January 29, 2011

Residents’ Long Wait for Vouchers, Chance to Own a Home

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Janet Smith has been on the waiting list for the Housing Choice Voucher program since moving to Iowa City in 2002. She has worked two jobs for the last four years to help move her and her family from a small apartment to their current duplex on First Avenue in southeast Iowa City. She is still on the waiting list for a voucher. Source: Press-Citizen

Janet Smith has been on the waiting list for the Housing Choice Voucher program since moving to Iowa City in 2002. She has worked two jobs for the last four years to help move her and her family from a small apartment to their current duplex on First Avenue in southeast Iowa City. She is still on the waiting list for a voucher. Source: Press-Citizen

Deborah Case-Schutzman will be the first to tell you her home is crowded. She lives in a two-bedroom mobile home near Cedar Rapids with her six children and ex-husband. Right now, she said she feels there are no other options.

Case-Schutzman applied for a Housing Choice Voucher from the Iowa City Housing Authority in February 2009, but like more than 900 others in need of assistance, her wait could be several more years.

“Sometimes I think, ‘God, I waited forever for this,’” she said about the time she’s already been on the waiting list. “But we’re not homeless, so we’re not a priority.”

Case-Schutzman used to live in Iowa City with other family members but moved to help care for her children. She would like to move out of the mobile home park and find another rental property but said finding something within her price range is a challenge.

“It’s frustrating,” she said. “It’s just too darn expensive. I want to live in a good neighborhood where we don’t have to worry about being harassed or mugged or that my kids are running with the wrong people. There isn’t anything available in a decent neighborhood that’s cheap.”

Case-Schutzman, 38, said she works mostly from home, caring for her children and helping her ex-husband run his drywall and contracting company.

She said she is familiar with the stereotypes associated with assisted housing, but she said it’s not fair to apply them to everyone.

“Everybody’s different,” she said. “I think there are some people that could try harder. I was just going over the books a few days ago. We’ve had months where we had $10,000 come through our hands, but there’s always something to cover.”

Of the more than 900 people on the waiting list for the housing authority’s voucher program, about 330 list Iowa addresses. Only 200 of those list addresses within the Housing Authority’s jurisdiction, which includes all of Johnson County and parts of Washington and Iowa counties.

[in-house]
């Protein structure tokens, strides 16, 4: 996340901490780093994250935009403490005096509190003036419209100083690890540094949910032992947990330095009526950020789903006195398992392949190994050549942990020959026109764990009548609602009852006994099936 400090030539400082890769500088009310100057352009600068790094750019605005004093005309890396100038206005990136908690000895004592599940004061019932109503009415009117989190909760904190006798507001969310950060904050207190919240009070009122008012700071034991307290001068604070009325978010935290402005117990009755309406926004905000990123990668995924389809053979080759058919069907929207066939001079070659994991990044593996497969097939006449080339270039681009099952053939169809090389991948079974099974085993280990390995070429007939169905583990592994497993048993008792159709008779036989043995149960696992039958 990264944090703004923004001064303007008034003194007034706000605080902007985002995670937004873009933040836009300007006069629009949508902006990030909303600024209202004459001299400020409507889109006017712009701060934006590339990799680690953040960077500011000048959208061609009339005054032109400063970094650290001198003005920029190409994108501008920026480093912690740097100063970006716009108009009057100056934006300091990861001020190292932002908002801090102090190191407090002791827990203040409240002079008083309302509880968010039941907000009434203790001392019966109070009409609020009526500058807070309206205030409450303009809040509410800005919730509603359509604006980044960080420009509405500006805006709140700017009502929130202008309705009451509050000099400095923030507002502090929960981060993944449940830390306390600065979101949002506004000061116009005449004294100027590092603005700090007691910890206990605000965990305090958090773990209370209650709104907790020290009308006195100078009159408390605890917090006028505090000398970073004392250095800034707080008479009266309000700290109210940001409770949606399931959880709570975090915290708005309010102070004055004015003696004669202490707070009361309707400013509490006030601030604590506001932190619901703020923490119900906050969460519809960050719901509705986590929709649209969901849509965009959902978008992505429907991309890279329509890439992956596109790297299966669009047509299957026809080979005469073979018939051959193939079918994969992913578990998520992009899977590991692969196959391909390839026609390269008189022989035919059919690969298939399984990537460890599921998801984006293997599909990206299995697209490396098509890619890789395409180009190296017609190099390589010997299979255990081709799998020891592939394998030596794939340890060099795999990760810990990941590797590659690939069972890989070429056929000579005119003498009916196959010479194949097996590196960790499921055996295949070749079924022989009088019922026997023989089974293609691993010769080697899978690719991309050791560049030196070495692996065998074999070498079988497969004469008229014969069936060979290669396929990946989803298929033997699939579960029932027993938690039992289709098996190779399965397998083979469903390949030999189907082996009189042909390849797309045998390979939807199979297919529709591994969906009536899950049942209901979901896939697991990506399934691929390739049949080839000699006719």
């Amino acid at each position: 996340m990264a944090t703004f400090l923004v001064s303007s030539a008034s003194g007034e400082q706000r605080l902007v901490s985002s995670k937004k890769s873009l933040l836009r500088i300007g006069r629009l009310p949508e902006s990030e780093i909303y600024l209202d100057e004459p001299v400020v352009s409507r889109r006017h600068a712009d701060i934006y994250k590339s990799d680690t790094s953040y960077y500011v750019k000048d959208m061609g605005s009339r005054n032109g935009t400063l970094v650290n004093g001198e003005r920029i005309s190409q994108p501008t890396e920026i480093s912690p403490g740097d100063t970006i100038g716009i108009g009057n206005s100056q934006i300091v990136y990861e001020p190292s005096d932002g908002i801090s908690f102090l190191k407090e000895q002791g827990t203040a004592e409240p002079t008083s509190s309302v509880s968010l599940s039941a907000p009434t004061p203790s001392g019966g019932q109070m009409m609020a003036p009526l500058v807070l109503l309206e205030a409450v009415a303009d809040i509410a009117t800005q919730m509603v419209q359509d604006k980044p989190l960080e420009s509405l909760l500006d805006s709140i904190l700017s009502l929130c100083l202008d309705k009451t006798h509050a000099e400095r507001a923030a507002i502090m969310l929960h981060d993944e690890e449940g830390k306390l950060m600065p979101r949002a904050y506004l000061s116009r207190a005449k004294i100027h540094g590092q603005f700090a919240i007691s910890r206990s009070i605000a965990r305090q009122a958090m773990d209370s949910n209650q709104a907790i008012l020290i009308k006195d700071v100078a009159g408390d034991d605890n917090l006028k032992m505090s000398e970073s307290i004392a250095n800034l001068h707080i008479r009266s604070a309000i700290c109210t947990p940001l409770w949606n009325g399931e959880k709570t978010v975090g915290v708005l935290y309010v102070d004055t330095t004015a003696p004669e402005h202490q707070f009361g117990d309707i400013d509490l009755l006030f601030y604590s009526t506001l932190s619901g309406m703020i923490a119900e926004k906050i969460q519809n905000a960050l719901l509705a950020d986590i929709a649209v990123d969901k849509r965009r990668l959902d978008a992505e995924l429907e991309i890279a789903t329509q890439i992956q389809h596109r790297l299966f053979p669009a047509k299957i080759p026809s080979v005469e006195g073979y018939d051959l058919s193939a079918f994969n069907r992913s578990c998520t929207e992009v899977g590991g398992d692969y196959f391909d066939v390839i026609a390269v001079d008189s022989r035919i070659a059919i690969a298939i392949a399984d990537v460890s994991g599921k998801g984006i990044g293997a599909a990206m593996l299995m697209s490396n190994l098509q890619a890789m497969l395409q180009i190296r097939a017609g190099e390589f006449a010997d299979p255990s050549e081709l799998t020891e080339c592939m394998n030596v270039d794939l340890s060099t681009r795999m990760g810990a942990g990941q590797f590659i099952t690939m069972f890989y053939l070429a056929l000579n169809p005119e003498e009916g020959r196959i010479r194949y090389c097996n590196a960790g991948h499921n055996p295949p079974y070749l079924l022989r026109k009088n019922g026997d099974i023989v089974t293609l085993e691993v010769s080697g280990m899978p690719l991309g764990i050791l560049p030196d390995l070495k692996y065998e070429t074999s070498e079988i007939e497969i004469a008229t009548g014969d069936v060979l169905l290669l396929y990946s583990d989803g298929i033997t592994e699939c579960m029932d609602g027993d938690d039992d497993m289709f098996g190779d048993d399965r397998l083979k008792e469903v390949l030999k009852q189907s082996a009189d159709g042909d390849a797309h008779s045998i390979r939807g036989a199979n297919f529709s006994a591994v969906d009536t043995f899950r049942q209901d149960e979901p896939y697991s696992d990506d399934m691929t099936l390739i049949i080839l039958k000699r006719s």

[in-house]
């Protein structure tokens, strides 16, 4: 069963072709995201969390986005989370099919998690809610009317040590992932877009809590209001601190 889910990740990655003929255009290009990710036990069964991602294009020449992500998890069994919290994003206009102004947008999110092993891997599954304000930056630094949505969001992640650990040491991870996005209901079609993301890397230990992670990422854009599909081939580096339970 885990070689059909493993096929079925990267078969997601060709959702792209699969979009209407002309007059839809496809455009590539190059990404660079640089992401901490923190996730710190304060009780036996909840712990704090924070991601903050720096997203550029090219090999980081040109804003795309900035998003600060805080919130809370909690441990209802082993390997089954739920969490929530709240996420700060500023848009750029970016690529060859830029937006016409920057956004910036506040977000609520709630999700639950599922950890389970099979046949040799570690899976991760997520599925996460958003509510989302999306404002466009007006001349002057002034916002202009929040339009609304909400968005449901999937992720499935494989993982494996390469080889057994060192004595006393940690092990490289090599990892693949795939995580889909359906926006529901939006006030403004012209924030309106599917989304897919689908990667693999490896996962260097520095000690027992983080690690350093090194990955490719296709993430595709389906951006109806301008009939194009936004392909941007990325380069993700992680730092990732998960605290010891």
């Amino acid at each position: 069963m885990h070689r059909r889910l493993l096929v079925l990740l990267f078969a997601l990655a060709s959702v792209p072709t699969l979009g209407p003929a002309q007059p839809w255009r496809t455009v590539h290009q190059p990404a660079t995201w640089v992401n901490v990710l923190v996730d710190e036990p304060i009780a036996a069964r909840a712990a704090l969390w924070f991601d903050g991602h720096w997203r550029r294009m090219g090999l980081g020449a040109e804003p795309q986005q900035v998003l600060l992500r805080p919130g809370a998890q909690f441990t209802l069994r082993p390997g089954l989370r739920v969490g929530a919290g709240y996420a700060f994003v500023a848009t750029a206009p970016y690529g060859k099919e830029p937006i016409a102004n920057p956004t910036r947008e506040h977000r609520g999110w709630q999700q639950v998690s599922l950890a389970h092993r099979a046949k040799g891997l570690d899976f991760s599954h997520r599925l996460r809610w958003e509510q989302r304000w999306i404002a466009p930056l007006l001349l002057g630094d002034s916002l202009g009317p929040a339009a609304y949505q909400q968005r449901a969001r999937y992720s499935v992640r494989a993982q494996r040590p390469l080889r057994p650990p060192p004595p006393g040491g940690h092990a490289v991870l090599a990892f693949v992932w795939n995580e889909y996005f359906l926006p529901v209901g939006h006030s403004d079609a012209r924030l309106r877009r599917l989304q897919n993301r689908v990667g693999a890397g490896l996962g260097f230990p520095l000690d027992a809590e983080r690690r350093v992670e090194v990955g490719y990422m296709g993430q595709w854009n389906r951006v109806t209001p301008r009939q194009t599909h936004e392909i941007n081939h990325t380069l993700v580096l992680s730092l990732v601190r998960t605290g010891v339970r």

Steve Rackis, executive director of the Housing Authority, said residency requirements are illegal, but his office does implement a residency preference.

Rackis also noted that preference cannot be based on how long an applicant has lived in the jurisdiction.

At the Iowa City Housing Authority, preference is given first to individuals displaced by government action or natural disaster, followed by families with minor children or elderly or disabled families who live within the jurisdiction and then by adult families within the jurisdiction.

Because of the high demand, those lower on the list — elderly or disabled families, families with minor children and adult families who do not live within the jurisdiction — will wait indefinitely for assistance, Rackis said.

Janet Smith of Iowa City first applied for a voucher in 2002. At the time, she was preparing to move here from Chicago to stay with her daughter.

“I just saw hope down here,” Smith said. “In Chicago, it was so hard I couldn’t make it. You know, when my daughter helped me out, she told me, ‘I’ll find you a place to stay.’ I started looking for work, and it was a struggle, but then I got on my feet and kept on going.”

Smith, 52, lived in an apartment on Lakeside Drive for several years before moving into the two-bedroom duplex she shares with her husband and two of her teenage grandchildren.

She has worked full time for the university in the Hillcrest Marketplace since 2006 and part time at Systems Unlimited since 2005.

Smith worked three jobs for about a year, but had to quit one of them after getting sick, she said.

Despite not having a job when she first arrived in Iowa City, the only financial assistance Smith said she has received is through her husband, who is on disability because of arthritis in his back.

Smith said her family has worked hard to get themselves to this point.

“Sometimes it was a challenge before I got with the university,” she said. “I was taking out a lot of payday loans. I got in that cycle where I was living from payday loan to check. It got so hard. Now I just budget and make sure all my bills are paid.”

Smith said she still has dreams of owning her own home and has considered programs that provide down payment assistance.

“I’ve always wanted a home, you know, because I have grandkids, and they live here,” she said. “Sometimes it’s a struggle, but, you know, I just pray and do the best that I can.”

(This project was collaboration of the Iowa City Press-Citizen and IowaWatch.org, the non-profit news website of the Iowa Center for Public Affairs Journalism. The Press-Citizen’s features editor and specialty publications manager, Tricia Brown, edited the project, and its photographer, Benjamin Roberts, took the photographs. IowaWatch Staff Writer Lauren Mills designed the IowaCenter’s page layout)

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  1. Pingback: Affordable housing advocates challenge stereotypes | The Iowa Center for Public Affairs Journalism

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